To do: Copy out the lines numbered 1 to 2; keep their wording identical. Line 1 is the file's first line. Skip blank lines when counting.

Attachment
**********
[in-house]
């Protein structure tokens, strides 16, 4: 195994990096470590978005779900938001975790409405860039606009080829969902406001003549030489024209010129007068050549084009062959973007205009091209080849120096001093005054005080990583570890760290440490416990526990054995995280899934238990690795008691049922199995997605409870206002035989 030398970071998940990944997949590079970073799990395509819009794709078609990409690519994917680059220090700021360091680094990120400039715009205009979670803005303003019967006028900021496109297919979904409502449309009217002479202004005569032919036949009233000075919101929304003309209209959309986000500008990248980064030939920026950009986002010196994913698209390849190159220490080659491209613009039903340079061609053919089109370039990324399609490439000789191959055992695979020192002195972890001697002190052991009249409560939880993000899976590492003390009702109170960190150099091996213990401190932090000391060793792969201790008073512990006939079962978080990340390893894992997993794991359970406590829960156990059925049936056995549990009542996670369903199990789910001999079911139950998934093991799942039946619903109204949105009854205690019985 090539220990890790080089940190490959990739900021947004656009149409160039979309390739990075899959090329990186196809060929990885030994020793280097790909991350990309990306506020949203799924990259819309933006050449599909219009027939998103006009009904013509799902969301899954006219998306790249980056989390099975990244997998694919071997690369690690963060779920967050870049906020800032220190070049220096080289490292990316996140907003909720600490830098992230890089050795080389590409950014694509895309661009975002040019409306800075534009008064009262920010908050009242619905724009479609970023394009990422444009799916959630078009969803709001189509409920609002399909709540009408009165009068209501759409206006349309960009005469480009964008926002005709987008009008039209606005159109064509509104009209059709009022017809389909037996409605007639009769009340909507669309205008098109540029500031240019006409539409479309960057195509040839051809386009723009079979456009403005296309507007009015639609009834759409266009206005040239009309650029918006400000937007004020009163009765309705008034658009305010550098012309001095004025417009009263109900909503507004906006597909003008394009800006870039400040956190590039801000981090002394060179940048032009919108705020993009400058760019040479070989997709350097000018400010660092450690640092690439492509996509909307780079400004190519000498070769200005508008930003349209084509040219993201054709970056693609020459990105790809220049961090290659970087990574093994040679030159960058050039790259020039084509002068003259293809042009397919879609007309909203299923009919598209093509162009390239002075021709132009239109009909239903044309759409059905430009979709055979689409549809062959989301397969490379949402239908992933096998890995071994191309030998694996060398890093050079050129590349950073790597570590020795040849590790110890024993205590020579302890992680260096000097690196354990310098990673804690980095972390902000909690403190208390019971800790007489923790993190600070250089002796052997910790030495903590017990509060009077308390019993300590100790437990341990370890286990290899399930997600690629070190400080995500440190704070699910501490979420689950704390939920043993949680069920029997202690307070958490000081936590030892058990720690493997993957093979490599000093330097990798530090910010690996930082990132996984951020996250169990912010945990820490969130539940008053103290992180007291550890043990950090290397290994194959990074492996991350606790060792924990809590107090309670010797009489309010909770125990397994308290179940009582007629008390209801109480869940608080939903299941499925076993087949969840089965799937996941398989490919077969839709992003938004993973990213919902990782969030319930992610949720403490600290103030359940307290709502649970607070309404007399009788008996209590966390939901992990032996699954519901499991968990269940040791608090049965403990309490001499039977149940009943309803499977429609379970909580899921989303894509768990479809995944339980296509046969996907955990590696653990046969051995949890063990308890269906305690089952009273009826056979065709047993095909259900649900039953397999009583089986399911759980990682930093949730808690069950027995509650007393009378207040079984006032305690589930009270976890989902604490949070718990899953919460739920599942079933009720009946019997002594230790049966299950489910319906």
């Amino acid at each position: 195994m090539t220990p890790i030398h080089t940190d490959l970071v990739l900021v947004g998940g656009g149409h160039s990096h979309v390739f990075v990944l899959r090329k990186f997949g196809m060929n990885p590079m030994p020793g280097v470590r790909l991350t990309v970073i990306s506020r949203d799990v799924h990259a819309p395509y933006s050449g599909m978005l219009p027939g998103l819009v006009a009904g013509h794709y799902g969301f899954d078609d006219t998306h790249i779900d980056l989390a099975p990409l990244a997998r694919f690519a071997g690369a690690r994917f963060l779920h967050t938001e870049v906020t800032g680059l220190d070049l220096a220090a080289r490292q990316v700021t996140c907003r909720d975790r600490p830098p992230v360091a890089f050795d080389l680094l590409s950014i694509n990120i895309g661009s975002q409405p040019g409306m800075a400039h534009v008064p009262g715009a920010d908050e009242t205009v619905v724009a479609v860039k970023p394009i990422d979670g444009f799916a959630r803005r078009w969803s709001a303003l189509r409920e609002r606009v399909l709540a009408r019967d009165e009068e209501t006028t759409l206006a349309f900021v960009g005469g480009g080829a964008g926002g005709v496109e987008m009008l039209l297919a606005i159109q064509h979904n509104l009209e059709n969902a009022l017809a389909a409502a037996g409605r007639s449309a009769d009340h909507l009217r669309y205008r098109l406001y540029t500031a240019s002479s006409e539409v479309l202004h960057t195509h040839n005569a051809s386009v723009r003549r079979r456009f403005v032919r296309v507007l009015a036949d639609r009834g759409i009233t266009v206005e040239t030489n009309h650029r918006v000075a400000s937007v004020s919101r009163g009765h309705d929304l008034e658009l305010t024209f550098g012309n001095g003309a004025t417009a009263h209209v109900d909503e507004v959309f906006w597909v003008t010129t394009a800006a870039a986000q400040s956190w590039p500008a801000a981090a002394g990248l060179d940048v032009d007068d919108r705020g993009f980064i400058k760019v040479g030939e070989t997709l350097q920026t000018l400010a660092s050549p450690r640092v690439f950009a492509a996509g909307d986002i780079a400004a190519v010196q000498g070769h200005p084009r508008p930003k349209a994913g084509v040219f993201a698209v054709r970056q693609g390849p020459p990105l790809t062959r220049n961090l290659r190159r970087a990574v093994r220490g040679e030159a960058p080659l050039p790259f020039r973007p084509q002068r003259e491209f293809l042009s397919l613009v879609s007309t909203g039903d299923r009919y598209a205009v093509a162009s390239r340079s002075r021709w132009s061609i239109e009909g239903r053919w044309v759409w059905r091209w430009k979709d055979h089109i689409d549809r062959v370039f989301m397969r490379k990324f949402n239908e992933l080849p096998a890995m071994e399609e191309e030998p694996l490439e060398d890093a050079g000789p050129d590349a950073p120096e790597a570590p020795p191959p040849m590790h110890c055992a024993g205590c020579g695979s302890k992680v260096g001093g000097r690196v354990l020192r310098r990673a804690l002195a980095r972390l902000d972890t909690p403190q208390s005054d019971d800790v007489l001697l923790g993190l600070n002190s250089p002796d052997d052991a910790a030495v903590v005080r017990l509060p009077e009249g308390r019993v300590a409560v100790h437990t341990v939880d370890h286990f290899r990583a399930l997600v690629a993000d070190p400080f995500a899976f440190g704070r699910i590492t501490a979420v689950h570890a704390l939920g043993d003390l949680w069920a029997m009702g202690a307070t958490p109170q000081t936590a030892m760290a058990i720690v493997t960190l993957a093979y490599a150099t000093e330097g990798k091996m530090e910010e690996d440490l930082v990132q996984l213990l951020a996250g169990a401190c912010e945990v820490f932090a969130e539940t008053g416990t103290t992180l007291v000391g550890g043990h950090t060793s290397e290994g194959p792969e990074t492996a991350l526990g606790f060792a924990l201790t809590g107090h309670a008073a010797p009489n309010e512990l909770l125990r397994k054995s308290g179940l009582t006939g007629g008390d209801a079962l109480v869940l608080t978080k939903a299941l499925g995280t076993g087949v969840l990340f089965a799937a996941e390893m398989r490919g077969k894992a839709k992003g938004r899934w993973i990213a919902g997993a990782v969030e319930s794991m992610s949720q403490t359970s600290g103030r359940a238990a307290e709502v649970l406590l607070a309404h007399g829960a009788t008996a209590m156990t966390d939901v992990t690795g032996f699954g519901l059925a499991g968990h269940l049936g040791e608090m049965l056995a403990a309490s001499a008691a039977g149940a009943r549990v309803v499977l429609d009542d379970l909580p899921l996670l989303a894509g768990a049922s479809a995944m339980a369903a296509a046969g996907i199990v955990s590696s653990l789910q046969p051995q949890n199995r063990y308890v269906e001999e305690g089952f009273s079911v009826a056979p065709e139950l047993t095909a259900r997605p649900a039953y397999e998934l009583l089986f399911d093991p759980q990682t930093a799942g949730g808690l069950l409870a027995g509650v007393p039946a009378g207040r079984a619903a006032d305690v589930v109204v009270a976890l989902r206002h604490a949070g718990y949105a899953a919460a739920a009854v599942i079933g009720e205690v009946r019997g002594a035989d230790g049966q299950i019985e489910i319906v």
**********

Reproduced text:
[in-house]
């Protein structure tokens, strides 16, 4: 195994990096470590978005779900938001975790409405860039606009080829969902406001003549030489024209010129007068050549084009062959973007205009091209080849120096001093005054005080990583570890760290440490416990526990054995995280899934238990690795008691049922199995997605409870206002035989 030398970071998940990944997949590079970073799990395509819009794709078609990409690519994917680059220090700021360091680094990120400039715009205009979670803005303003019967006028900021496109297919979904409502449309009217002479202004005569032919036949009233000075919101929304003309209209959309986000500008990248980064030939920026950009986002010196994913698209390849190159220490080659491209613009039903340079061609053919089109370039990324399609490439000789191959055992695979020192002195972890001697002190052991009249409560939880993000899976590492003390009702109170960190150099091996213990401190932090000391060793792969201790008073512990006939079962978080990340390893894992997993794991359970406590829960156990059925049936056995549990009542996670369903199990789910001999079911139950998934093991799942039946619903109204949105009854205690019985 090539220990890790080089940190490959990739900021947004656009149409160039979309390739990075899959090329990186196809060929990885030994020793280097790909991350990309990306506020949203799924990259819309933006050449599909219009027939998103006009009904013509799902969301899954006219998306790249980056989390099975990244997998694919071997690369690690963060779920967050870049906020800032220190070049220096080289490292990316996140907003909720600490830098992230890089050795080389590409950014694509895309661009975002040019409306800075534009008064009262920010908050009242619905724009479609970023394009990422444009799916959630078009969803709001189509409920609002399909709540009408009165009068209501759409206006349309960009005469480009964008926002005709987008009008039209606005159109064509509104009209059709009022017809389909037996409605007639009769009340909507669309205008098109540029500031240019006409539409479309960057195509040839051809386009723009079979456009403005296309507007009015639609009834759409266009206005040239009309650029918006400000937007004020009163009765309705008034658009305010550098012309001095004025417009009263109900909503507004906006597909003008394009800006870039400040956190590039801000981090002394060179940048032009919108705020993009400058760019040479070989997709350097000018400010660092450690640092690439492509996509909307780079400004190519000498070769200005508008930003349209084509040219993201054709970056693609020459990105790809220049961090290659970087990574093994040679030159960058050039790259020039084509002068003259293809042009397919879609007309909203299923009919598209093509162009390239002075021709132009239109009909239903044309759409059905430009979709055979689409549809062959989301397969490379949402239908992933096998890995071994191309030998694996060398890093050079050129590349950073790597570590020795040849590790110890024993205590020579302890992680260096000097690196354990310098990673804690980095972390902000909690403190208390019971800790007489923790993190600070250089002796052997910790030495903590017990509060009077308390019993300590100790437990341990370890286990290899399930997600690629070190400080995500440190704070699910501490979420689950704390939920043993949680069920029997202690307070958490000081936590030892058990720690493997993957093979490599000093330097990798530090910010690996930082990132996984951020996250169990912010945990820490969130539940008053103290992180007291550890043990950090290397290994194959990074492996991350606790060792924990809590107090309670010797009489309010909770125990397994308290179940009582007629008390209801109480869940608080939903299941499925076993087949969840089965799937996941398989490919077969839709992003938004993973990213919902990782969030319930992610949720403490600290103030359940307290709502649970607070309404007399009788008996209590966390939901992990032996699954519901499991968990269940040791608090049965403990309490001499039977149940009943309803499977429609379970909580899921989303894509768990479809995944339980296509046969996907955990590696653990046969051995949890063990308890269906305690089952009273009826056979065709047993095909259900649900039953397999009583089986399911759980990682930093949730808690069950027995509650007393009378207040079984006032305690589930009270976890989902604490949070718990899953919460739920599942079933009720009946019997002594230790049966299950489910319906």